It's been 50 years since DJ Kool Herc and his sister threw a party in the Bronx that became the birthplace of Hip Hop music. Since then, Hip Hop has expanded to people's homes all over the world, whether it's the music they listen to, the clothes they wear, or the way they talk. Given the enormity of Hip Hop's influence, the audio giant Audacy is celebrating the milestone anniversary over the course of an entire year with an initiative known as Hip Hop Made.
This is the first time that Audacy has celebrated any music genre over such a lengthy time span, said Mike Street, the Brand Manager at 106.5 The Beat in Richmond, VA. He's spearheading the project with Dave Richards, Audacy's Senior Vice President of Programming. They started talking about nine months ago about the passion and purpose of the celebration -- and their desire to curate content across all of Audacy's channels, including radio, social media, websites and podcasts.
"We even have some of our news talk stations and our sports stations involved with the acquisition of content," Richards noted. They're focused on how Hip Hop has affected people's lives.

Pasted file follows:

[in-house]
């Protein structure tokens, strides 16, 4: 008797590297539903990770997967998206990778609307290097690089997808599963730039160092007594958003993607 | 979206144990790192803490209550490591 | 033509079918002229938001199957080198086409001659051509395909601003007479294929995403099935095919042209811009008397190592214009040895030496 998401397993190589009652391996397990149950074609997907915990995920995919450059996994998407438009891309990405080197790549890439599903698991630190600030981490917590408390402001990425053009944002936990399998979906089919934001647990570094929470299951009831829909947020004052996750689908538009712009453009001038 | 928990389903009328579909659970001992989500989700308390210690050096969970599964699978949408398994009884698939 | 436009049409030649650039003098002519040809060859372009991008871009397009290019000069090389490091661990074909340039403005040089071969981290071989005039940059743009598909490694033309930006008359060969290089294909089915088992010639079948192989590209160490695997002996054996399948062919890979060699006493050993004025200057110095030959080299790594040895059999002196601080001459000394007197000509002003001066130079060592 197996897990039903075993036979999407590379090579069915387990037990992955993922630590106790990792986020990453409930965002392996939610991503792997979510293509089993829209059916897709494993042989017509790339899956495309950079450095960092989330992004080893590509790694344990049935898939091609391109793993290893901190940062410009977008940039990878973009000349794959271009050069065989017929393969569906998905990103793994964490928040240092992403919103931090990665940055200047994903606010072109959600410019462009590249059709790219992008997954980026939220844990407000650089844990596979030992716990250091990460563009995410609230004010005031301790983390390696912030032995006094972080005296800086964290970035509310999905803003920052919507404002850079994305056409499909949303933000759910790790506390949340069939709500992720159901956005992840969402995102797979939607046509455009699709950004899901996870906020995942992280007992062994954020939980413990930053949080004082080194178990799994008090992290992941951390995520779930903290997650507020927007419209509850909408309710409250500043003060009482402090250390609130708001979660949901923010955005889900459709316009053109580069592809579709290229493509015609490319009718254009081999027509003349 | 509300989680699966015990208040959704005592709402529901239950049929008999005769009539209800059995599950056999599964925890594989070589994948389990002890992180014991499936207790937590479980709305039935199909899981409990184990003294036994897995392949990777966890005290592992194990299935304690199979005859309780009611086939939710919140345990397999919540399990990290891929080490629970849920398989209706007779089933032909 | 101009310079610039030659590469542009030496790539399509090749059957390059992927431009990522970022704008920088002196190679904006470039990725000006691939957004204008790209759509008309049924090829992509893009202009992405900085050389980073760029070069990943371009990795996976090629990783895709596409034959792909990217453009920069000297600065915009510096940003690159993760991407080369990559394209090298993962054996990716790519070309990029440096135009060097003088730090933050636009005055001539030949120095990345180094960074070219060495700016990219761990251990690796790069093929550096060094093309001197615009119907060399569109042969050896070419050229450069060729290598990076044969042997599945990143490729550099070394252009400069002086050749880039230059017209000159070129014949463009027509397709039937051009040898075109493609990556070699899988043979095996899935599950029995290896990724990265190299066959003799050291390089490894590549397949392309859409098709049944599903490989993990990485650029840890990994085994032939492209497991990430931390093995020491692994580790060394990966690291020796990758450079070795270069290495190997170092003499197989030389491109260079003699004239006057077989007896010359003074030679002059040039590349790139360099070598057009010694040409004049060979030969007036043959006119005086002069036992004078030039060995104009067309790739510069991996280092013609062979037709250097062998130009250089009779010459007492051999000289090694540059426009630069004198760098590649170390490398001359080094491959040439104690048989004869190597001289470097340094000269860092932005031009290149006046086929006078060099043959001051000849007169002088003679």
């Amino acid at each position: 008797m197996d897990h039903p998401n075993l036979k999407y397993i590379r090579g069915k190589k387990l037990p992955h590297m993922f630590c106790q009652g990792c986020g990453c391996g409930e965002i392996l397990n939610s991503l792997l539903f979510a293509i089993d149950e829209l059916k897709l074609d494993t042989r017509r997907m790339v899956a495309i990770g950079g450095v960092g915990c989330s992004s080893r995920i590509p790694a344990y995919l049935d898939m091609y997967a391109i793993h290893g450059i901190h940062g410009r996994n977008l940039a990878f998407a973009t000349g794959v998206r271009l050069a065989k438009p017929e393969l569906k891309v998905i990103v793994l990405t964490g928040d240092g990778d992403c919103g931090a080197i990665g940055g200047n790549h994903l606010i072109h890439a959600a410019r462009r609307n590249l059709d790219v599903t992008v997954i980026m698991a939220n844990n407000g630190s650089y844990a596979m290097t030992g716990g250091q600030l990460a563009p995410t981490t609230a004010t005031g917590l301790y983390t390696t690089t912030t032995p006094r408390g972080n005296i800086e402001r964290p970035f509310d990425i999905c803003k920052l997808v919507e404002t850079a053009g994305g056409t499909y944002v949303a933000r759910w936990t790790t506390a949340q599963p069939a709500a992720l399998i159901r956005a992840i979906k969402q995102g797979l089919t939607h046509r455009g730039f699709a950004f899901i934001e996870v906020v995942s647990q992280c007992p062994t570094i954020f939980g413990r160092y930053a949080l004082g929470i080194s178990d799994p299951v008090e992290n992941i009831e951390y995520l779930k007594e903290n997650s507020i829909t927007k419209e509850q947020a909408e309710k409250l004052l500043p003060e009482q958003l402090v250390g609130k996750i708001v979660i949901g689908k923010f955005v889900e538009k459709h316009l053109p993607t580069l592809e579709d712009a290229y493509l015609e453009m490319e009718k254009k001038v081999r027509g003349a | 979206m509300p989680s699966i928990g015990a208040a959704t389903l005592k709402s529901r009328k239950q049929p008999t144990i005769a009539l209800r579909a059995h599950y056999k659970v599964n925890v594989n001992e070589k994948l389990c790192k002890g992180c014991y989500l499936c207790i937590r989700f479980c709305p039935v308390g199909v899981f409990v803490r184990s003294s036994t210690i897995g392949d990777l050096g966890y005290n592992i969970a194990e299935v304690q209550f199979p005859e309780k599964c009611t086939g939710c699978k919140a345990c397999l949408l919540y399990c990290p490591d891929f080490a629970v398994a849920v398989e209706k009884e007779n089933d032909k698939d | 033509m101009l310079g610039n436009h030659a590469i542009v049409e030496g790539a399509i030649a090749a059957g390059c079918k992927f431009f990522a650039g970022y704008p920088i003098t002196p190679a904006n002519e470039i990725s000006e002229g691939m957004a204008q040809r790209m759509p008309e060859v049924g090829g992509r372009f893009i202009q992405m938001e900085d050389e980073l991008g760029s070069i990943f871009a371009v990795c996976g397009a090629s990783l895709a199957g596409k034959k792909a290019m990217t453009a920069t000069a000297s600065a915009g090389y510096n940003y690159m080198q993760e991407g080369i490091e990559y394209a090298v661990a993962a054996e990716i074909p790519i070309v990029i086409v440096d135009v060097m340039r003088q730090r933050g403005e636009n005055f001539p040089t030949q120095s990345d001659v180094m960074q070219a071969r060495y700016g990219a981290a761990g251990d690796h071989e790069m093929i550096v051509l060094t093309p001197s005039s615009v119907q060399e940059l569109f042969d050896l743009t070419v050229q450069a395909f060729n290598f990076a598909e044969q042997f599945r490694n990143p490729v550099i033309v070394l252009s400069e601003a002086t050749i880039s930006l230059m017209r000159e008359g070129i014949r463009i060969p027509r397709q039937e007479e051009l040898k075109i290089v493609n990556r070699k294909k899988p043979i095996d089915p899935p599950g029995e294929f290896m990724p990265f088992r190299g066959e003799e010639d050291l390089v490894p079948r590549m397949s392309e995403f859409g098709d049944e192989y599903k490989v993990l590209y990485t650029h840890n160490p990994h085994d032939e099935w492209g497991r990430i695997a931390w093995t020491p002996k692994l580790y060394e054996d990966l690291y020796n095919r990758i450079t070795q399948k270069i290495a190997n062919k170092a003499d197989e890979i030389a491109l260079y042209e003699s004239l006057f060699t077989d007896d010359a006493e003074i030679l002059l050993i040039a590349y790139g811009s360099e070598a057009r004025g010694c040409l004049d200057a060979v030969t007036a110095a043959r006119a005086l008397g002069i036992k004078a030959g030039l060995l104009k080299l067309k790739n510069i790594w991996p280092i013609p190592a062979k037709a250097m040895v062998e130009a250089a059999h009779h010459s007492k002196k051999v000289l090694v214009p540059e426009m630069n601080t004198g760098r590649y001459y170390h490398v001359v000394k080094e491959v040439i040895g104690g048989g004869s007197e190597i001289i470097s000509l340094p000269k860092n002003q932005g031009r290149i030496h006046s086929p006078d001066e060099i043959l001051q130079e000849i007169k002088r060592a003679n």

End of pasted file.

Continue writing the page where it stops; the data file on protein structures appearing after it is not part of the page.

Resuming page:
"When we have the athletes come into a sports station, who better to talk about Hip Hop?" Street said. "Hip Hop affects so many people that you don't have to box it. You don't have to localize it."
"We're trying not to turn off people who may not be Hip Hop heads, but at the same time not disrespecting those who are," Richards added.
Everyone working on the initiative behind the scenes has some connection to Hip Hop, whether they're subject-matter experts, knowledgeable about the genre's history, or aware of its cultural influence. While bringing a huge level of authenticity to the effort, the team had to figure out how to take their random or intentional conversations about the culture of Hip Hop and transfer them to an engaging format for their audience.
It was clear that the project couldn't be a light effort. "The idea was to create an entire year, because if we are good at anything, it's celebrating something that started out small in the biggest way," Richards explained.
The team wanted to show how Hip Hop has impacted different people through different eras, and the different experiences that are part of Hip Hop's history. One wave of content will be distributed on podcasts, local stations, and social media. Other waves include events in just about every city where Audacy has a presence.
Audiences will have a chance to vote on a number of different things, such as the top 10 rappers ever, the top 10 Hip Hop albums of the '80s, the top 10 artists from New York, and the top 10 Hip Hop songs ever. The aim is to spark debate and conversation.
As excited and passionate as the Audacy team is about the initiative, they also don't want their audiences to feel bothered by the emphasis on Hip Hop. Instead, they want the effort to be a celebration of culture and to reacquaint their audience, directly or indirectly, with the nostalgic feeling of a phenomenon that's been around for 50 years.
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